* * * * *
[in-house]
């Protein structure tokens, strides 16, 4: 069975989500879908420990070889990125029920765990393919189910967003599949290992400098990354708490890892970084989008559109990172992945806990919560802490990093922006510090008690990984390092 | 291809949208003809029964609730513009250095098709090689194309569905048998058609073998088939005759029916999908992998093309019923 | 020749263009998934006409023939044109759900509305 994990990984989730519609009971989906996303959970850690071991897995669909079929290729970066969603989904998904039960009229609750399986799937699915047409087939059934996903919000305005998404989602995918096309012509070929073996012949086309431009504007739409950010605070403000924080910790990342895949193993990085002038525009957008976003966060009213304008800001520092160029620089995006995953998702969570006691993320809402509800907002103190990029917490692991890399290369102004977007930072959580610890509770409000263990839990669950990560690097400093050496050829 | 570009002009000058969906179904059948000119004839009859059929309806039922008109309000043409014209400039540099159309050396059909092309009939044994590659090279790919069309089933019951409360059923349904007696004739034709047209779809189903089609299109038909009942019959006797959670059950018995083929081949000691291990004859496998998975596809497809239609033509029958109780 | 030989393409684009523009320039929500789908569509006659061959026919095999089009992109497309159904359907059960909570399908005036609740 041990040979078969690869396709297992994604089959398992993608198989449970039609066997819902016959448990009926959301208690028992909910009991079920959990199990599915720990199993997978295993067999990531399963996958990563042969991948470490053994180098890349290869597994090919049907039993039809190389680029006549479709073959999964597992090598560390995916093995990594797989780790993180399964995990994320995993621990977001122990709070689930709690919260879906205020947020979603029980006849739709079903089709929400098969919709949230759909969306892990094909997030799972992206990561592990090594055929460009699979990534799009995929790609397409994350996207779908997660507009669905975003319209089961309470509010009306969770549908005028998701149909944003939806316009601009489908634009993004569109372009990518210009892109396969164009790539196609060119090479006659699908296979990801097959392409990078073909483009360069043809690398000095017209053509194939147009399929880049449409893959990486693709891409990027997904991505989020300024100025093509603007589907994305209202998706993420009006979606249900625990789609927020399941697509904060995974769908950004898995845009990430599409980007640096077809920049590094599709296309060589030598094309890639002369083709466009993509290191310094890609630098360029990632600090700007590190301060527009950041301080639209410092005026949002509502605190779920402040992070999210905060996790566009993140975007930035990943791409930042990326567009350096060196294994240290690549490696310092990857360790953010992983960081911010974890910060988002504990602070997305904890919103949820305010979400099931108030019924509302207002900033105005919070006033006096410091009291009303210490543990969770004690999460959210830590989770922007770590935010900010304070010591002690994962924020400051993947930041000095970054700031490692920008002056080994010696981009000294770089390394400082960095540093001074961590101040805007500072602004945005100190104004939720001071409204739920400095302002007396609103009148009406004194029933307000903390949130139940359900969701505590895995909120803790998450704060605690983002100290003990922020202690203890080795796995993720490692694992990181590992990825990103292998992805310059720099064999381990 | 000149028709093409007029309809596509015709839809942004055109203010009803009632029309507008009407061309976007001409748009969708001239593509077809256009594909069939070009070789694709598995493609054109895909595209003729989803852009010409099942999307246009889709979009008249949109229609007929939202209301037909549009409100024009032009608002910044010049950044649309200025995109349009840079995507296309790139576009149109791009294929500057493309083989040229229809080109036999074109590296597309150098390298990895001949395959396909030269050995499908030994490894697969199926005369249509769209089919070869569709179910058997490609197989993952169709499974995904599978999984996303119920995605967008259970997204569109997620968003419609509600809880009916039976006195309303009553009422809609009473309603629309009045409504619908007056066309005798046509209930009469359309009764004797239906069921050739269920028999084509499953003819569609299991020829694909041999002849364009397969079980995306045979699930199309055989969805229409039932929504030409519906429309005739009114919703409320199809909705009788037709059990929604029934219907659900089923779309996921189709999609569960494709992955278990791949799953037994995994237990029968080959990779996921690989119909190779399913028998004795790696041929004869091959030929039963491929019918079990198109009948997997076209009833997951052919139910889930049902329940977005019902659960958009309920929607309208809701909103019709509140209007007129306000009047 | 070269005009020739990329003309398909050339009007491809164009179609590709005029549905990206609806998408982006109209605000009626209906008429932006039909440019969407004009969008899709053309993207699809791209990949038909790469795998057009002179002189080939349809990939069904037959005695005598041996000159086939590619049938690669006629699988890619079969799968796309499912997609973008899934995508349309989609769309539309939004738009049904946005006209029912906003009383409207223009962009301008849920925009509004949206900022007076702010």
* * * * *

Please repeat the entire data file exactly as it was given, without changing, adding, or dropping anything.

[in-house]
């Protein structure tokens, strides 16, 4: 069975989500879908420990070889990125029920765990393919189910967003599949290992400098990354708490890892970084989008559109990172992945806990919560802490990093922006510090008690990984390092 | 291809949208003809029964609730513009250095098709090689194309569905048998058609073998088939005759029916999908992998093309019923 | 020749263009998934006409023939044109759900509305 994990990984989730519609009971989906996303959970850690071991897995669909079929290729970066969603989904998904039960009229609750399986799937699915047409087939059934996903919000305005998404989602995918096309012509070929073996012949086309431009504007739409950010605070403000924080910790990342895949193993990085002038525009957008976003966060009213304008800001520092160029620089995006995953998702969570006691993320809402509800907002103190990029917490692991890399290369102004977007930072959580610890509770409000263990839990669950990560690097400093050496050829 | 570009002009000058969906179904059948000119004839009859059929309806039922008109309000043409014209400039540099159309050396059909092309009939044994590659090279790919069309089933019951409360059923349904007696004739034709047209779809189903089609299109038909009942019959006797959670059950018995083929081949000691291990004859496998998975596809497809239609033509029958109780 | 030989393409684009523009320039929500789908569509006659061959026919095999089009992109497309159904359907059960909570399908005036609740 041990040979078969690869396709297992994604089959398992993608198989449970039609066997819902016959448990009926959301208690028992909910009991079920959990199990599915720990199993997978295993067999990531399963996958990563042969991948470490053994180098890349290869597994090919049907039993039809190389680029006549479709073959999964597992090598560390995916093995990594797989780790993180399964995990994320995993621990977001122990709070689930709690919260879906205020947020979603029980006849739709079903089709929400098969919709949230759909969306892990094909997030799972992206990561592990090594055929460009699979990534799009995929790609397409994350996207779908997660507009669905975003319209089961309470509010009306969770549908005028998701149909944003939806316009601009489908634009993004569109372009990518210009892109396969164009790539196609060119090479006659699908296979990801097959392409990078073909483009360069043809690398000095017209053509194939147009399929880049449409893959990486693709891409990027997904991505989020300024100025093509603007589907994305209202998706993420009006979606249900625990789609927020399941697509904060995974769908950004898995845009990430599409980007640096077809920049590094599709296309060589030598094309890639002369083709466009993509290191310094890609630098360029990632600090700007590190301060527009950041301080639209410092005026949002509502605190779920402040992070999210905060996790566009993140975007930035990943791409930042990326567009350096060196294994240290690549490696310092990857360790953010992983960081911010974890910060988002504990602070997305904890919103949820305010979400099931108030019924509302207002900033105005919070006033006096410091009291009303210490543990969770004690999460959210830590989770922007770590935010900010304070010591002690994962924020400051993947930041000095970054700031490692920008002056080994010696981009000294770089390394400082960095540093001074961590101040805007500072602004945005100190104004939720001071409204739920400095302002007396609103009148009406004194029933307000903390949130139940359900969701505590895995909120803790998450704060605690983002100290003990922020202690203890080795796995993720490692694992990181590992990825990103292998992805310059720099064999381990 | 000149028709093409007029309809596509015709839809942004055109203010009803009632029309507008009407061309976007001409748009969708001239593509077809256009594909069939070009070789694709598995493609054109895909595209003729989803852009010409099942999307246009889709979009008249949109229609007929939202209301037909549009409100024009032009608002910044010049950044649309200025995109349009840079995507296309790139576009149109791009294929500057493309083989040229229809080109036999074109590296597309150098390298990895001949395959396909030269050995499908030994490894697969199926005369249509769209089919070869569709179910058997490609197989993952169709499974995904599978999984996303119920995605967008259970997204569109997620968003419609509600809880009916039976006195309303009553009422809609009473309603629309009045409504619908007056066309005798046509209930009469359309009764004797239906069921050739269920028999084509499953003819569609299991020829694909041999002849364009397969079980995306045979699930199309055989969805229409039932929504030409519906429309005739009114919703409320199809909705009788037709059990929604029934219907659900089923779309996921189709999609569960494709992955278990791949799953037994995994237990029968080959990779996921690989119909190779399913028998004795790696041929004869091959030929039963491929019918079990198109009948997997076209009833997951052919139910889930049902329940977005019902659960958009309920929607309208809701909103019709509140209007007129306000009047 | 070269005009020739990329003309398909050339009007491809164009179609590709005029549905990206609806998408982006109209605000009626209906008429932006039909440019969407004009969008899709053309993207699809791209990949038909790469795998057009002179002189080939349809990939069904037959005695005598041996000159086939590619049938690669006629699988890619079969799968796309499912997609973008899934995508349309989609769309539309939004738009049904946005006209029912906003009383409207223009962009301008849920925009509004949206900022007076702010």